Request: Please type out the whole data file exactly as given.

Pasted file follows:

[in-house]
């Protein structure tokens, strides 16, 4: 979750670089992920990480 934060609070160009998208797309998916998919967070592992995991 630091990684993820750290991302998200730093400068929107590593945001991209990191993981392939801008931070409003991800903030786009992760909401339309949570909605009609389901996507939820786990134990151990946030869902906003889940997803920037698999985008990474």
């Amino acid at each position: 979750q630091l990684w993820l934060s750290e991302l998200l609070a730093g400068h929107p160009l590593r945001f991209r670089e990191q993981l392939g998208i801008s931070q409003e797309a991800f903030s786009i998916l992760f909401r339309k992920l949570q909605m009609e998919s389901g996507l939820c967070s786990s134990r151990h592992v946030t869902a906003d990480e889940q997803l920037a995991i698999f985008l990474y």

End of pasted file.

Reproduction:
[in-house]
């Protein structure tokens, strides 16, 4: 979750670089992920990480 934060609070160009998208797309998916998919967070592992995991 630091990684993820750290991302998200730093400068929107590593945001991209990191993981392939801008931070409003991800903030786009992760909401339309949570909605009609389901996507939820786990134990151990946030869902906003889940997803920037698999985008990474």
């Amino acid at each position: 979750q630091l990684w993820l934060s750290e991302l998200l609070a730093g400068h929107p160009l590593r945001f991209r670089e990191q993981l392939g998208i801008s931070q409003e797309a991800f903030s786009i998916l992760f909401r339309k992920l949570q909605m009609e998919s389901g996507l939820c967070s786990s134990r151990h592992v946030t869902a906003d990480e889940q997803l920037a995991i698999f985008l990474y």